Green, vying to be the first southpaw to win the U.S. Senior Open, had another solid, but unspectacular round on Saturday. Tied with Fujita after a 7-under 63 on Thursday, he’s managed two more sub-70 rounds on the classic Newport Country Club layout that is hosting the USGA’s 1,001st championship. Overcoming consecutive bogeys on five and six, Green managed to birdie the par-4 14th and two-putted the par-5 16th for birdie to get within three of Fujita. He then settled for pars on 17 and 18.

The 53-year-old registered 10 worldwide wins before joining the senior circuit, including the 1997 Dubai Desert Classic on the European Tour (now DP World Tour). He also has posted three European Senior Tour victories, including a second Jersey Legends title last year.

“I'm a pretty low on the stress scale,” said Green, who always wears sunglasses no matter the weather conditions. “I was probably where I needed to be to perform today. Hopefully I can feel like that tomorrow.”

What’s Next

The final round will commence at 8:20 a.m. EDT, with the final group going out at 10:20 a.m. Live streaming will begin on Peacock at 10:30 a.m. and then switch to NBC for live coverage from 12:30 p.m.-3:30 p.m. Should there be a tie after 72 holes, a two-hole aggregate playoff on Nos. 10 and 18 will take place immediately following the conclusion of the final round. Should it still be tied, they would repeat playing 18 until a champion is crowned.

Bob Estes matched the day's low round at Newport Country Club with a 4-under 66 to move into solo fifth. (USGA/Kathryn Riley)

Bob Estes matched the day's low round at Newport Country Club with a 4-under 66 to move into solo fifth. (USGA/Kathryn Riley)


  • The number of sub-par rounds continued to trend lower, going from 42 on Day 1 to 29 on Friday to just 23 on Saturday as the course continued to firm up. Steve Stricker, Paul Broadhurst and Bob Estes had the day’s low rounds with 66s. The scoring average was 71.11. It was 71.78 for Round 1 and 72.49 on Friday, but those were with a full field of 156 players (155 on Friday with Mike Weir’s withdrawal).

  • Third-round leader Hiroyuki Fujita hasn’t just performed on the golf course this year. Recently, he did some television commentating at a Japan Golf Tour event and told NBC’s Dan Hicks that it was a “long eight hours,” but the coffee and snacks in the booth were good.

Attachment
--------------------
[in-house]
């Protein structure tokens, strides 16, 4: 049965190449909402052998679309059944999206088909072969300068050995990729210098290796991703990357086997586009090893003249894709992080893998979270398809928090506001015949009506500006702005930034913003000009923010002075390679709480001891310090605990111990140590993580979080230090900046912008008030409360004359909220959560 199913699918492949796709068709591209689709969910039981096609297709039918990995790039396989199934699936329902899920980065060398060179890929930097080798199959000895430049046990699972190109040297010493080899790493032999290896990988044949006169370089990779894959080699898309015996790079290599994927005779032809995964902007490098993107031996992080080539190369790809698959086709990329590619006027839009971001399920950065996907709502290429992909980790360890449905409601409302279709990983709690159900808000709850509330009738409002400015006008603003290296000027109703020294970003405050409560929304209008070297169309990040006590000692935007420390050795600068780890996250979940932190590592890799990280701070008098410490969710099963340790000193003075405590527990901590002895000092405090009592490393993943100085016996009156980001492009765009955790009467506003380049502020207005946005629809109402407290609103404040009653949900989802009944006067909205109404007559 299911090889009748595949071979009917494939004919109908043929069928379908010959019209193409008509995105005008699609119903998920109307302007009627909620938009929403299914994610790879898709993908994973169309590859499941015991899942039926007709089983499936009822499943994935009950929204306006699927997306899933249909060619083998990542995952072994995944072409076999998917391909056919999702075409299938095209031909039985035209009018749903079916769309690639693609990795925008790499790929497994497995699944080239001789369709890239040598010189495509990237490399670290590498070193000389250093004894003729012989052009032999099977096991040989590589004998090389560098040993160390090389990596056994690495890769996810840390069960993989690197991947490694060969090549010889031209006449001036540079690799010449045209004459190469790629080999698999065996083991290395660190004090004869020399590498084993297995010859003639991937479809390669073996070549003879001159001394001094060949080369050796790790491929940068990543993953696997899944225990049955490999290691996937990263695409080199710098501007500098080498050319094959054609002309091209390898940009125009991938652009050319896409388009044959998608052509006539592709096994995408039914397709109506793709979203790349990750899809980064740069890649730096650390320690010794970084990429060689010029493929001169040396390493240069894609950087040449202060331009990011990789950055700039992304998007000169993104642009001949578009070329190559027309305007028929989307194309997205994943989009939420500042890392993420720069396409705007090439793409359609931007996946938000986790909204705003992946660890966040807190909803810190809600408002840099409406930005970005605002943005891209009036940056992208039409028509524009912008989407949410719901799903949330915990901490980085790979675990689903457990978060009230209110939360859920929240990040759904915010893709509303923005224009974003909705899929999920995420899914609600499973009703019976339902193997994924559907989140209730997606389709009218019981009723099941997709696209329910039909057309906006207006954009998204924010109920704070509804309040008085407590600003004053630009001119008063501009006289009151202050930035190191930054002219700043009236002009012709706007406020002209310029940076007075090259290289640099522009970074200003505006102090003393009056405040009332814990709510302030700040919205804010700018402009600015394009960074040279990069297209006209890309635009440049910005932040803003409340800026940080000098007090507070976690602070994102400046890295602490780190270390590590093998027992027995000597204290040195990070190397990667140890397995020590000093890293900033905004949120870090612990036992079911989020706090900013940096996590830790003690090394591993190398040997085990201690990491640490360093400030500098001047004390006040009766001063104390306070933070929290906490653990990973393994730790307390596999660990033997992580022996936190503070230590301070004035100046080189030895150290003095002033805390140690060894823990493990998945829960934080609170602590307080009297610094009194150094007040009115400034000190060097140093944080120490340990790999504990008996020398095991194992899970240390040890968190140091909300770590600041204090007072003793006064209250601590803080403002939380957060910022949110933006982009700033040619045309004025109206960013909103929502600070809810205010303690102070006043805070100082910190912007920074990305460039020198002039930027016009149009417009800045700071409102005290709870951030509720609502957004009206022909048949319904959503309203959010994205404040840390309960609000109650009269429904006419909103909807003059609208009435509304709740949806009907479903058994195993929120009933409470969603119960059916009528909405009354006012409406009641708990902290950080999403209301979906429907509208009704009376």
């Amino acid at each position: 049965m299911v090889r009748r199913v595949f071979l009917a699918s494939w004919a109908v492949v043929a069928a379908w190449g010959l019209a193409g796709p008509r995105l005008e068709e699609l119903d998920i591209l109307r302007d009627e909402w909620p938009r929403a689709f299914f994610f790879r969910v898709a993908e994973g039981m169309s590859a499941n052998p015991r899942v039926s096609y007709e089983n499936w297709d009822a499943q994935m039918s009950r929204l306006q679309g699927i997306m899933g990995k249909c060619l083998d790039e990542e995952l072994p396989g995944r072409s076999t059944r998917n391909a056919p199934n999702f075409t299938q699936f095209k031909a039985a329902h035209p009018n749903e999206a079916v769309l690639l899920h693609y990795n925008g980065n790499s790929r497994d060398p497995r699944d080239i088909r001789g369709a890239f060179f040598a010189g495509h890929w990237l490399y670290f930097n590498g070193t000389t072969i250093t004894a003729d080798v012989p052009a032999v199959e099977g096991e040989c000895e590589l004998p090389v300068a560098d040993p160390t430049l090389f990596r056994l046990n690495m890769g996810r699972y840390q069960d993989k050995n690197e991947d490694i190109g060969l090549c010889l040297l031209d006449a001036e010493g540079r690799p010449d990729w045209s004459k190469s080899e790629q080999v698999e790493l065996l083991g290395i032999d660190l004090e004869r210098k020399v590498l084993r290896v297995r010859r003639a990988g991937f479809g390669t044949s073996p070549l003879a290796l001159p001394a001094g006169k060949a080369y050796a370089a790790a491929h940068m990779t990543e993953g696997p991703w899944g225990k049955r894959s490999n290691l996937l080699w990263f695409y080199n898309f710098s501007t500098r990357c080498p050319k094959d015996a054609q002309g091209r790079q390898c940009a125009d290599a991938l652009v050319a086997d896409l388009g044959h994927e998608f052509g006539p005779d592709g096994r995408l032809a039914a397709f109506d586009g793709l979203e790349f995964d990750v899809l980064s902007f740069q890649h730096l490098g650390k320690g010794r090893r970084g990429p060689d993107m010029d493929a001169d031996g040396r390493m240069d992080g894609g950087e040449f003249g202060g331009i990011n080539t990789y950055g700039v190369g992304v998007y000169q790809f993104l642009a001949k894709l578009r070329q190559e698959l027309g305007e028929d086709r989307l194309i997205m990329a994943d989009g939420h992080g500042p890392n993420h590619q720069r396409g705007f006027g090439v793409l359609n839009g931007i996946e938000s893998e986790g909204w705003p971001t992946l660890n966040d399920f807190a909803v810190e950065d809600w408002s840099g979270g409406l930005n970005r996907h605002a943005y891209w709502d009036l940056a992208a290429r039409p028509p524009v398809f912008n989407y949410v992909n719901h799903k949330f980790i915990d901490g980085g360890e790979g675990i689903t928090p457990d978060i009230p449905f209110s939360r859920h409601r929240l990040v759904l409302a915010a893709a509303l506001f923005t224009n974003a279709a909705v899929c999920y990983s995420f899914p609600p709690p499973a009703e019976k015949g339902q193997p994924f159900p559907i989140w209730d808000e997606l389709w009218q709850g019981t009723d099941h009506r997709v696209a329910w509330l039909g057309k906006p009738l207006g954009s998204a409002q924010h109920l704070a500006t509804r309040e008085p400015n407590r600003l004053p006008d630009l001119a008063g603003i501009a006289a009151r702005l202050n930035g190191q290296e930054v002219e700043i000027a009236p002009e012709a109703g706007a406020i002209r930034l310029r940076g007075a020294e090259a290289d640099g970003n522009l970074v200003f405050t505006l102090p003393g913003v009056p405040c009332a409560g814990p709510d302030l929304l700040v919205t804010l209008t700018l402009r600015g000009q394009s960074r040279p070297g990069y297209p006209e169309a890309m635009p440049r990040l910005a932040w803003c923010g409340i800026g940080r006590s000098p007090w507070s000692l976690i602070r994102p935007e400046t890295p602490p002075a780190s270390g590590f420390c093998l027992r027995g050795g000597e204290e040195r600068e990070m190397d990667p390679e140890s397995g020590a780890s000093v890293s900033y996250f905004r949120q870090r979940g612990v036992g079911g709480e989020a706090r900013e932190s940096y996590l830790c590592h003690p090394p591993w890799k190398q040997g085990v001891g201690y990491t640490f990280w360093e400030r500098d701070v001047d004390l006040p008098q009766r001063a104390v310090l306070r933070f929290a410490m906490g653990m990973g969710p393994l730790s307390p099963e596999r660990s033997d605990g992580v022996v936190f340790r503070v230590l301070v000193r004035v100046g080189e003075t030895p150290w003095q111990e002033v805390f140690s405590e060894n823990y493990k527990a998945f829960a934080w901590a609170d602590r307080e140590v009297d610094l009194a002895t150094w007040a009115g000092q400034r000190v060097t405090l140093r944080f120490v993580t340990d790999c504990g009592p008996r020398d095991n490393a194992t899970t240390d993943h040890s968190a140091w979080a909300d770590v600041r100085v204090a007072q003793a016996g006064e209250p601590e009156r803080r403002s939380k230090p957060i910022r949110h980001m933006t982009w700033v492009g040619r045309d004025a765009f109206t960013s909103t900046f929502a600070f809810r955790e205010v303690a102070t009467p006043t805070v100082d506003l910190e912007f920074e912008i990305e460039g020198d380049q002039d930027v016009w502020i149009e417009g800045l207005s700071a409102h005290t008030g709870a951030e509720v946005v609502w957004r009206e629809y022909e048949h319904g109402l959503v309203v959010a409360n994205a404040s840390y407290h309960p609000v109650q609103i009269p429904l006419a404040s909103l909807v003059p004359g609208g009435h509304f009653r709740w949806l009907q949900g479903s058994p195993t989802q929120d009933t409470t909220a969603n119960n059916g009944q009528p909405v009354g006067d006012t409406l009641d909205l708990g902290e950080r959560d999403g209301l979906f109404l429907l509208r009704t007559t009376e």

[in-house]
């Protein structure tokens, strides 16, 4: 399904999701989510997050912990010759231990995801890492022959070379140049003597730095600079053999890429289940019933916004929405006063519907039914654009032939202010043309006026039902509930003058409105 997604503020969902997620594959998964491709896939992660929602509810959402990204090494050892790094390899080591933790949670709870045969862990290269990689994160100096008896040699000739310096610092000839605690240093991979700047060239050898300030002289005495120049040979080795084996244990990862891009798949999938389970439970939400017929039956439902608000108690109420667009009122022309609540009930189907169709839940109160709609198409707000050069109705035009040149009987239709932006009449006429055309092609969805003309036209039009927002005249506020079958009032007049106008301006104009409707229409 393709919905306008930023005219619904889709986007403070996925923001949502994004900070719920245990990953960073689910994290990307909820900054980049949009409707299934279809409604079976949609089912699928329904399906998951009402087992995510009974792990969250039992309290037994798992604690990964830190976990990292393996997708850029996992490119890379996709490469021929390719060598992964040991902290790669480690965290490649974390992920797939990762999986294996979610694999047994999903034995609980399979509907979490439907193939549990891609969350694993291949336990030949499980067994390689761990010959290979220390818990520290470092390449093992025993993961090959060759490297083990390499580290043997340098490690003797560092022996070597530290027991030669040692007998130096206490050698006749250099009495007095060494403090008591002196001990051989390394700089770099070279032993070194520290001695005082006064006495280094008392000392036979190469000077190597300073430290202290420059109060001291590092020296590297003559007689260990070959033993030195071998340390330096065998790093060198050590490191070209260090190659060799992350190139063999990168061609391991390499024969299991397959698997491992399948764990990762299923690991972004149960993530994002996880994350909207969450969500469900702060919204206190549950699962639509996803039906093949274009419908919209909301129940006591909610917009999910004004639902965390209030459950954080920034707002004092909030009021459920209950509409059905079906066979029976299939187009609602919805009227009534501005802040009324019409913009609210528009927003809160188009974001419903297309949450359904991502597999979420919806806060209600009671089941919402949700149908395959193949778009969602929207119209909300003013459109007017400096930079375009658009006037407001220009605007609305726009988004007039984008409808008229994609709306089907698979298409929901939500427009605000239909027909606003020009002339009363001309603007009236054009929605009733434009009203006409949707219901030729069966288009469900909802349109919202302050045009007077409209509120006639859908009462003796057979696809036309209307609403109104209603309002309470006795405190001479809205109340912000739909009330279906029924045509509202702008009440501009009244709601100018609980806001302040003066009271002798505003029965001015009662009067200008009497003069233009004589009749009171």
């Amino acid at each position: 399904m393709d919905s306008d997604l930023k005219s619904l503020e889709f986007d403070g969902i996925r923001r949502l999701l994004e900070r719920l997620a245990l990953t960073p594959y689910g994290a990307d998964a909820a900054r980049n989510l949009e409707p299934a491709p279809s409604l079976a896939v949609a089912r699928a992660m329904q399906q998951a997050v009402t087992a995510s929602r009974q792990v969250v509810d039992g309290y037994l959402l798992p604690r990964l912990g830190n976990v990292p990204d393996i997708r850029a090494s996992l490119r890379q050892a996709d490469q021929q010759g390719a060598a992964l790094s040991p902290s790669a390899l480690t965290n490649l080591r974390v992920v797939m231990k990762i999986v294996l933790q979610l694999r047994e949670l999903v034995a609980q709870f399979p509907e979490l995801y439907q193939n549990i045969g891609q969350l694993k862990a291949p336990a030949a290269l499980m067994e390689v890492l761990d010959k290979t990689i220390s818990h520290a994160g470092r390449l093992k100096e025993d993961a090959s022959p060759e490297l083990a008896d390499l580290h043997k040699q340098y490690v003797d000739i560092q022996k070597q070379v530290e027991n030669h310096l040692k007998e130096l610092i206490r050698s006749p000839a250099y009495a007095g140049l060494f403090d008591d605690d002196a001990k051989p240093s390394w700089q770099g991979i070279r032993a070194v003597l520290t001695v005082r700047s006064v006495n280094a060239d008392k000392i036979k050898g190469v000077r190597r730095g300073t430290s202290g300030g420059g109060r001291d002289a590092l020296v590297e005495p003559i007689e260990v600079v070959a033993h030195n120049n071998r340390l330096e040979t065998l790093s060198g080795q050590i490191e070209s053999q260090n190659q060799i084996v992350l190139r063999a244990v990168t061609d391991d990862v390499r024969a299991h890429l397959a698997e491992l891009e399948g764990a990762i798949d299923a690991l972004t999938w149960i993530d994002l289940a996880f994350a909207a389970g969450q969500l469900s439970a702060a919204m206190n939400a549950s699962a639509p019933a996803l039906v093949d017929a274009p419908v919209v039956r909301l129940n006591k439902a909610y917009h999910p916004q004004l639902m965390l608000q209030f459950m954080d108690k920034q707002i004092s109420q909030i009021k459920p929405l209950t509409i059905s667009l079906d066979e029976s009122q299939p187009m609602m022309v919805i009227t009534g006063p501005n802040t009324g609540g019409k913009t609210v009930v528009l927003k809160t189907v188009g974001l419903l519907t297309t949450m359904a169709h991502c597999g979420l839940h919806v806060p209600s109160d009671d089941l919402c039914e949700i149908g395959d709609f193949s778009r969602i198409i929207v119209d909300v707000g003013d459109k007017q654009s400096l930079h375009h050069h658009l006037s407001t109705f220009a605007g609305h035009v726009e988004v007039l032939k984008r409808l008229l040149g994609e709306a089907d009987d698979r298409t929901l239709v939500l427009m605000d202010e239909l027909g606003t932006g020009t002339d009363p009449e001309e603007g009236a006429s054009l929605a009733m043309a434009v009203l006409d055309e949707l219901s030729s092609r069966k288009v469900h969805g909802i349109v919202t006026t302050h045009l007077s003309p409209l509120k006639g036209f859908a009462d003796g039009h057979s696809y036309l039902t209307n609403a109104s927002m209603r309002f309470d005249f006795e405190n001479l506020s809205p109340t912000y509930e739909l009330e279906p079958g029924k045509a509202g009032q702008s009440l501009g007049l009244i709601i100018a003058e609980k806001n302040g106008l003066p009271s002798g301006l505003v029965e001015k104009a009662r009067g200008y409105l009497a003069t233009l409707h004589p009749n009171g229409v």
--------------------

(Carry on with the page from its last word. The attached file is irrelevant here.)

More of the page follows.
• Of the 71 professionals to make the 36-hole cut, 22 were qualifiers, including last-minute alternate Guy Boros, the son of 1952 and 1963 U.S. Open champion Julius Boros. Cameron Percy, who led the qualifiers through 36 holes, also made the field as an alternate from qualifying when he was edged at his Minnesota site by Mario Tiziani, the brother-in-law of 2019 champion Steve Stricker, for the final spot. 
    Michael Long was another alternate to survive the cut. Massachusetts natives Fran Quinn and Jeff Martin were among the 22 qualifiers, as was Chris Riley, a member of the 1995 USA Walker Cup Team who played in the 1995 U.S. Amateur at Newport C.C. Australian Matthew Goggin also competed in that ‘95 U.S. Amateur.

  • Thirty-six Americans survived the cut, but so did players from 16 other countries: Australia, Canada, Denmark, England, Fiji, Germany, the Republic of Ireland, Japan, the Republic of Korea, New Zealand, Scotland, South Africa, Spain, Sweden, Thailand and Wales.

  • Australian Mark Hensby celebrated his 52nd birthday on Saturday. A day after matching the championship’s low round with a 63, that included a second-nine 29, Hensby posted a 3-over 73.


“He didn't really miss a shot all the way around. “He's very consistent, hits it in the fairway, in play, gets it on the green. [And] he putted the ball really nicely.” – Steve Stricker on 54-hole leader Hiroyuki Fujita

“Extremely lucky to have played with them. I was excited to watch them up close. They really attacked some of those pins, and it was fun to watch. Any time I come to one of these majors, I'm just excited to be around these guys. Playing with them is an honor.” – Hiroyuki Fujita on playing with Steve Stricker and Richard Green

“I didn't know. Low expectations. I think that's the key for me this week. I'm just trying to hold myself together physically, and just really take whatever the course will give me.” – Jerry Kelly after shooting 67 to get inside the top 10

“Look, the golf course is in great shape. I think, even with a little bit of rain as we're expected to get [on Sunday], it's still going to provide a big test. The question is like do you get rain and wind? That's a tough combo. Anyways, just go with it, see what Mother Nature has in store for us.” – Justin Leonard

“That's unfortunate. The golf course is in perfect condition right now. This place is meant to be kind of firm and fast and kind of linksy in feel. I think they've got it right where they probably want it right now.” – Jim Furyk when told of Sunday’s forecast of rain

“It's fantastic. [Superintendent] Chris [Coen] and his staff have been unbelievable this week with the rain that they've had last weekend and then a little bit early on. The course is perfect. Greens are great. The fairways are great. Everything about it is the way it should be.” – Brett Quigley

“If this guy misses the fairway, I will pass out,” – NBC on-course reporter Roger Maltbie as Hiroyuki Fujita (missed one fairway in three rounds) prepared to hit his drive on No. 15, one of the widest fairways at Newport C.C. Fujita hit the 15th fairway.

David Shefter is a senior staff writer for the USGA. Email him at dshefter@usga.org.